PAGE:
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The International Atomic Energy Agency raised public concerns for the first time Thursday that Iran is seeking to develop nuclear weapons, a move that may boost the US effort to impose new sanctions on Tehran.
A new report released by the UN’s nuclear monitoring agency confirmed that Iran has produced a first batch of more highly enriched uranium, reports The Washington Post. Iranian President Mahmoud Ahmadinejad announced that Iran had enriched uranium to 20 percent last week (a claim met with some skepticism, as the Monitor reported). The report also cited Iran’s failure to explain the purchase of sensitive technology, as well as tests of detonators and missile designs that are associated with nuclear warheads. Inspectors also found that Iran had moved most of its stockpile of low-enriched uranium to a site used to enrich the nuclear fuel to higher levels.
The IAEA said the evidence pointing to possible weapons research came from multiple sources and was "consistent," raising concerns about "past or current undisclosed activities related to the development of a nuclear payload for a missile."
"Iran will not get emotional in its response to these nonsensical statements, because we have often said that our religious tenets and beliefs consider these kinds of weapons of mass destruction to be symbols of genocide and are, therefore, forbidden and considered to be haram [religiously banned]," he said.
"This is why we do not believe in atomic bombs and weapons and do not seek them."
This report brings the IAEA’s public assessment of Iran’s nuclear program into step with most Western intelligence agencies, though it contradicts the controversial US report released in 2007 that concluded Iran had stopped nuclear weapons research in 2003. The IAEA report claims such activity extended beyond 2004.
It has also bolstered the US position that the UN Security Council should impose new sanctions on Iran. Germany said Friday that Iran should face fresh sanctions, reports Reuters. State-run Russian news service RIA Novosti reports that Russia’s Foreign Ministry said Friday that Iran might face new sanctions.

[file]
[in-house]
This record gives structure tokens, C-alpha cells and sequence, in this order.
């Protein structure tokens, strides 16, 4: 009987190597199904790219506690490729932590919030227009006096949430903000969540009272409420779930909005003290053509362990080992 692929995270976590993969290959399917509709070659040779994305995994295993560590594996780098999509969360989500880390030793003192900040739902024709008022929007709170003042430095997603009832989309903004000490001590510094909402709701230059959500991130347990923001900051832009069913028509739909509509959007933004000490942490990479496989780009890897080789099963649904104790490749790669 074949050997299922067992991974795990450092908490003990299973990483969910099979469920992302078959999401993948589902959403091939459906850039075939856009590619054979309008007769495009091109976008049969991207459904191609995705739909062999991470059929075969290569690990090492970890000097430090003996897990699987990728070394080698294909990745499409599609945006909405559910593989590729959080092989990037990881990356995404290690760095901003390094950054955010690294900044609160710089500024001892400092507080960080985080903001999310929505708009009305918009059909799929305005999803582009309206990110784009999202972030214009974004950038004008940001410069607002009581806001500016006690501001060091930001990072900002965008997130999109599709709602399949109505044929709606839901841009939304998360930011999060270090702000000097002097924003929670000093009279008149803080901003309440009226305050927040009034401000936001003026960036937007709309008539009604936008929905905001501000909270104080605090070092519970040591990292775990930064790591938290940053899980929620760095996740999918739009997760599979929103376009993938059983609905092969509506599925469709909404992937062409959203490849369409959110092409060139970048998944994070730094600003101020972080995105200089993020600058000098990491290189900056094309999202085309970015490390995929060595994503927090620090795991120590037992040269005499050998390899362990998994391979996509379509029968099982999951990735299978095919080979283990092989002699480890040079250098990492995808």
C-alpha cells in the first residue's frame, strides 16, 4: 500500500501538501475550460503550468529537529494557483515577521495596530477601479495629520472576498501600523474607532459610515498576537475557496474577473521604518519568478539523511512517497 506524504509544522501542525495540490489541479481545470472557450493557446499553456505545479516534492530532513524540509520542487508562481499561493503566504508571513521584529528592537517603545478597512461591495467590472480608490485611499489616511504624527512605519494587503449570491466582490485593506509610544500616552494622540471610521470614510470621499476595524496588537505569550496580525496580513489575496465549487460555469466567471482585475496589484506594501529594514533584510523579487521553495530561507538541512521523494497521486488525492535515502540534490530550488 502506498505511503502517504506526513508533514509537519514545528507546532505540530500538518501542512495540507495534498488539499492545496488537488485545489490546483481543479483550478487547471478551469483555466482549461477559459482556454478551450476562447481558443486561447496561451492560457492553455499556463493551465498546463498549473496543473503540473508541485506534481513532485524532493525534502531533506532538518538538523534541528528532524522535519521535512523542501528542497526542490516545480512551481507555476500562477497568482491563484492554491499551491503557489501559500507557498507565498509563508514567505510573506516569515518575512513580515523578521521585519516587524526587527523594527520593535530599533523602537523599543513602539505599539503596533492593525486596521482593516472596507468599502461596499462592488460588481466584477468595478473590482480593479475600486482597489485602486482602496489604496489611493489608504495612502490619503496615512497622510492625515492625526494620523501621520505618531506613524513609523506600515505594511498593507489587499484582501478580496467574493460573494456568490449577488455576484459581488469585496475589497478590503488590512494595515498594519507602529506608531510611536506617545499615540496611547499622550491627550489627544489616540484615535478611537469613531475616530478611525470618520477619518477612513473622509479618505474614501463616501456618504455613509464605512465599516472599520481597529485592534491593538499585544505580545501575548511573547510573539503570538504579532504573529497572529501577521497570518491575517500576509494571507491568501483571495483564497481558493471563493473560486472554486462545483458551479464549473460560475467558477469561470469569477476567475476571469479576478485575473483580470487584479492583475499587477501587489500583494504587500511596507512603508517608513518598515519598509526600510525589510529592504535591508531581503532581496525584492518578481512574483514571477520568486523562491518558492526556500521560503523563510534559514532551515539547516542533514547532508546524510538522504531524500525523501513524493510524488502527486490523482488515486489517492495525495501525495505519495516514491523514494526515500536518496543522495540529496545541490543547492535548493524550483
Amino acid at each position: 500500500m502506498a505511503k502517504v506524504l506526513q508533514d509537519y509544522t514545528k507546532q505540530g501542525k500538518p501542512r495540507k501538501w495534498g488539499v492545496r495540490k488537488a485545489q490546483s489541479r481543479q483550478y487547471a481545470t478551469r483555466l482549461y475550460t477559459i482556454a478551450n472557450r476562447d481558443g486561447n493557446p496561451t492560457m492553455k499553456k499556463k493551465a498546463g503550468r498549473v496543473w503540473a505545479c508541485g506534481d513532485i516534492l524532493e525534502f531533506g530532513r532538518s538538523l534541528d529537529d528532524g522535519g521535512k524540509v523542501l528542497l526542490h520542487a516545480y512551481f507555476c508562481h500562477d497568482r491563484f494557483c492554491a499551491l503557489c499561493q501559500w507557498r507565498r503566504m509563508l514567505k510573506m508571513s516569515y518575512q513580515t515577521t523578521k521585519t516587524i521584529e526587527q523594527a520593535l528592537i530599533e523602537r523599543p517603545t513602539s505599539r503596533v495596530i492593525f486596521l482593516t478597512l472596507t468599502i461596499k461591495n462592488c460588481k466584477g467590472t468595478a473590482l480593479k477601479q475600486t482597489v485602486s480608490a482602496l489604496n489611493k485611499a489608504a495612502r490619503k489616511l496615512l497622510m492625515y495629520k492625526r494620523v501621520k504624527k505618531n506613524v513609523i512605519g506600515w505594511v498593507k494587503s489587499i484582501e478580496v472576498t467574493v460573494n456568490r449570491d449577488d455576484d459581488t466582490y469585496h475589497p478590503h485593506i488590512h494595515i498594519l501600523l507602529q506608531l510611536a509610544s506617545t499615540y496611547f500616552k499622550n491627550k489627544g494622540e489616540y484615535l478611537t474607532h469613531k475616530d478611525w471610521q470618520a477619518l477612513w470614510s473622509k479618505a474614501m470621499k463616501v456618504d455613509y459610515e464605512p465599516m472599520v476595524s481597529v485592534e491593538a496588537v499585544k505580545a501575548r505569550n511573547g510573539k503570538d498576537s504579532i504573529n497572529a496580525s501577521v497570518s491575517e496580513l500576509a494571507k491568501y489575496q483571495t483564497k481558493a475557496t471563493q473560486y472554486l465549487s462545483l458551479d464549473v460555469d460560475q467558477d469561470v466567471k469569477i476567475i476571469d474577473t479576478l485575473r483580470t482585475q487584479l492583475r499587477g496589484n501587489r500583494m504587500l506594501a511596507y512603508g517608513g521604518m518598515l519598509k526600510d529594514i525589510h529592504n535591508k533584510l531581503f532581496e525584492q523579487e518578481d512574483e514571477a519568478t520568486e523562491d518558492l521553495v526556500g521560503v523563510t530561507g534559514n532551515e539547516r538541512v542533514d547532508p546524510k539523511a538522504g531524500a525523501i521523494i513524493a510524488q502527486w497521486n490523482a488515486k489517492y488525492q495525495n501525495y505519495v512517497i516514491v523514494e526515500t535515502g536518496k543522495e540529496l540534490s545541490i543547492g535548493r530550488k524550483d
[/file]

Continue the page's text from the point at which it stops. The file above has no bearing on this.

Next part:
"The UN Security Council is not working on a resolution on possible sanctions at the moment, but in the wake of the recent developments, we cannot completely rule out the beginning of this work," Foreign Ministry spokesman Andrei Nesterenko said.
The New York Times reports that Iran also told inspectors it would metalize uranium, which the Times says is "widely viewed as necessary for making the core of an atom bomb.” According to the Times, some officials said Iran was using its nuclear program to distract citizens from domestic problems and unify the country.
One senior administration official, told of the report’s main conclusions, said that he thought the actions described in the document “almost suggest the Iranian military is inviting a confrontation.” In fact, some in the Obama administration suspect that Iran’s Islamic Revolutionary Guards Corps or its leading religious leaders are betting that an escalation of the nuclear confrontation might distract attention from the protests that have rocked the government, while unifying the country against outsiders supposedly trying to suppress Iran’s rise as a significant power.
The report buttressed that view by indicating that Iran had moved most of its stockpile of low-enriched uranium into an above-ground storage plant at Natanz, where it is vulnerable to military attack.
According to Reuters, US officials also found evidence in the report of significant technical problems with Iran’s nuclear program. More than half of the antiquated centrifuges at the enrichment site in Natanz appear not to be working, according to the report. The US official quoted by Reuters said Iran is accumulating low-enriched uranium at a slow rate and is several years away from accumulating enough 20-percent enriched uranium to convert into bomb material.
The IAEA report, which is to be considered at a March 1-5 meeting of the IAEA's 35-nation board, said Iran’s present stockpile of low-enriched uranium would give it enough for one or two nuclear weapons, though it would have to be further enriched.